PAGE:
Given that you have chosen ENGL 127 (Research Writing for the Social Sciences), it is helpful to consider how ENGL 127 may be distinguished from ENGL 126 (Writing for the Humanities) and ENGL 128 (Research Writing for Science, Engineering and Business). Consider the range of academic "disciplines" (subject areas) covered by each of these broad groupings (note that ENGL 128 groups together an unusually large set of disciplines):

Humanities (ENGL 126) Social Sciences
(ENGL 127)
Inter-disciplinary* Science & Engineering
(ENGL 128)
(ENGL 128)
Professional Programs*

Rhetoric & Composition

Speech & Communication



Foreign Languages


Fine Arts (Performance / History & Criticism)
- Music
- Dance
- Visual Arts (painting, drawing, sculpture, photography, etc.)

Media & Film



Political Science


History* (also Humanities)




Criminal Justice



Ethnic Studies

Women's Studies

Gender & Sexuality Studies

Cultural Studies

Environmental Studies

Justice Studies

History of Consciousness

*These fields draw upon the questions and methodologies of several disciplines within both the humanities and social sciences.






Anatomy & Physiology



Electrical E.

Computer E.

Mechanical E.

Chemical E.

Aeronautic E.

Civil E.

Petroleum E.

Business Administration





Public Relations


International Relations

Information Systems



Social Work

Urban Planning

Public Affairs

Public Health



Library Science

*These are either separate schools at a university or professional programs that require a B.A.

This extensive grid represents how (most of) human knowledge has been arranged and classified.  We call the various subject areas "disciplines" because key traditions, concepts, texts, thinkers, assumptions, methods, questions, and interpretive (theoretical) frameworks have developed for each of them over the decades (or centuries, in some cases).  A student pursuing an undergraduate (B.A. or B.S.) or graduate (M.A., M.S., or Ph.D.) or professional (M.D., J.D., MSW, MBA, MPA, etc.) degree in any of these disciplines would be expected to gain familiarity with the basic texts, key thinkers, main theories and interpretations, seminal studies, etc. in the field.  See Social Science Disciplines for a further discussion.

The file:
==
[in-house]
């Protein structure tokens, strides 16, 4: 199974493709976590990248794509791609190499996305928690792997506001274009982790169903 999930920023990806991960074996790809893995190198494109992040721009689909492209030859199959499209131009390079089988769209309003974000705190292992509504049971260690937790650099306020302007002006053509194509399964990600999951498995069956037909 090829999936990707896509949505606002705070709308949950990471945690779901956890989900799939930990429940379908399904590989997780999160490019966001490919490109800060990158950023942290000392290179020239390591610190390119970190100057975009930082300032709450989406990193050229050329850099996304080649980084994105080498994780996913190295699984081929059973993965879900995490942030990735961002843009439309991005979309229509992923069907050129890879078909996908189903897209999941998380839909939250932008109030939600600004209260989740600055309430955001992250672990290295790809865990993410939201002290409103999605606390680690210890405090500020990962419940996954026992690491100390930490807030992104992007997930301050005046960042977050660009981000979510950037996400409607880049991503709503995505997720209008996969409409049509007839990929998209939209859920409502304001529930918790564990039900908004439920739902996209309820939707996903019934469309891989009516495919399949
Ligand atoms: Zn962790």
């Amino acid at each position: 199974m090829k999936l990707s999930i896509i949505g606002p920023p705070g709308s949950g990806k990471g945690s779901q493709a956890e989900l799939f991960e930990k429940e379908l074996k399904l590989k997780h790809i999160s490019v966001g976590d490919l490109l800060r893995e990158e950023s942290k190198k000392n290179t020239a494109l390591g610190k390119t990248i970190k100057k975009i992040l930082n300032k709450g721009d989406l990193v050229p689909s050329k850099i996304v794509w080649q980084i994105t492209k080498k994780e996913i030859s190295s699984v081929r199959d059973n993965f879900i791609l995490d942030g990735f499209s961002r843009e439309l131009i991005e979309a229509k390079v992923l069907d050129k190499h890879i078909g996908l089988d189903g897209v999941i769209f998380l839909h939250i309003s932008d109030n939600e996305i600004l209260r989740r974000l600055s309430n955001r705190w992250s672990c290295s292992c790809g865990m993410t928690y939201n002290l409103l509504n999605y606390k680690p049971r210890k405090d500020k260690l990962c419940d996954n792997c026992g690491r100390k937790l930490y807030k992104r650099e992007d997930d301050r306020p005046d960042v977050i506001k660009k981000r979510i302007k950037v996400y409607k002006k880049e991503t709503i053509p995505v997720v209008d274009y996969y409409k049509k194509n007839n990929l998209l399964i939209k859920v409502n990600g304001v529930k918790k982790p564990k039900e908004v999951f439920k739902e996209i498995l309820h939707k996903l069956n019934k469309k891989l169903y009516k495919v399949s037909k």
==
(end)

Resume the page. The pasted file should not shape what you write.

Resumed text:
Social Sciences vs./and Humanities:  While there is considerable overlap between the humanities and social sciences since both areas are concerned with the rigorous exploration and development of knowledge about human beings and society, there are some notable differences in terms of objects of study, emphasis, methods, and assumptions.  Social science seeks to gather and interpret new data according to academically sound research methods.  While we will discuss questions of objectivity and bias in greater detail later in the quarter, it is safe to say that the majority of social scientists strive for "objectivity," that is, that others should be able to reproduce or observe the same data if they follow the same research methods, and that interpretations should be based on commonly accepted evaluations of evidence, assumptions and theoretical frameworks.  Scholarly writing in the social sciences demands clarity, logical classification, a narrowing of focus, and interpretations based on observable evidence rather than opinion or feeling. 

The humanities, on the other hand, do not just say that "anything goes" or that any interpretation is as good as another, but they are more skeptical about the claims of objectivity and are more interested in the range of possible interpretations.  Moreover, the humanities often will examine already existing cultural texts and artifacts (e.g., literature, philosophy, popular culture, the arts) in order to see what we can learn about human beings, their identities and emotions, their relationships to the world, nature, the divine, themselves, each other, etc.  Scholarly writing in the humanities revels in complexity, originality, unexpected connections and echoes, defying common sense, and multiple meanings.  While humanities scholars also see themselves trafficking in "truth" through the careful reading or experience of texts and artifacts, reflection, and suddenly bestowed insights (epiphanies), they do not expect that other scholars, thinkers or students would come up with the same interpretations by remaining objective or following the scientific method.